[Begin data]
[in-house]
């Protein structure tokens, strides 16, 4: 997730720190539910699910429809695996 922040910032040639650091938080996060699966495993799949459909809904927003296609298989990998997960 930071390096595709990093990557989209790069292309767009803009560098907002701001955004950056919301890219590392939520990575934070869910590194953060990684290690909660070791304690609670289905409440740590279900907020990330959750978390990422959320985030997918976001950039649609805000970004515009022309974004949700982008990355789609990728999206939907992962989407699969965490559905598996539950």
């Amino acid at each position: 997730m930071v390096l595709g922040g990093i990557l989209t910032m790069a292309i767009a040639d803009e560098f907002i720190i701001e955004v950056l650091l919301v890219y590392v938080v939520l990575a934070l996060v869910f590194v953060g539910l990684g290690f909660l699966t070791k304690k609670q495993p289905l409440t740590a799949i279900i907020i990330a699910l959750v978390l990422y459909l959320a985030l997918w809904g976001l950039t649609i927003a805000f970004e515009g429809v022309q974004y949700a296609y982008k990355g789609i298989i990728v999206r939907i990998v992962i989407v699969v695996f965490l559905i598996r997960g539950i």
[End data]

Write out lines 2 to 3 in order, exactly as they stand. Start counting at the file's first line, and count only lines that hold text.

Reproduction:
């Protein structure tokens, strides 16, 4: 997730720190539910699910429809695996 922040910032040639650091938080996060699966495993799949459909809904927003296609298989990998997960 930071390096595709990093990557989209790069292309767009803009560098907002701001955004950056919301890219590392939520990575934070869910590194953060990684290690909660070791304690609670289905409440740590279900907020990330959750978390990422959320985030997918976001950039649609805000970004515009022309974004949700982008990355789609990728999206939907992962989407699969965490559905598996539950």
């Amino acid at each position: 997730m930071v390096l595709g922040g990093i990557l989209t910032m790069a292309i767009a040639d803009e560098f907002i720190i701001e955004v950056l650091l919301v890219y590392v938080v939520l990575a934070l996060v869910f590194v953060g539910l990684g290690f909660l699966t070791k304690k609670q495993p289905l409440t740590a799949i279900i907020i990330a699910l959750v978390l990422y459909l959320a985030l997918w809904g976001l950039t649609i927003a805000f970004e515009g429809v022309q974004y949700a296609y982008k990355g789609i298989i990728v999206r939907i990998v992962i989407v699969v695996f965490l559905i598996r997960g539950i």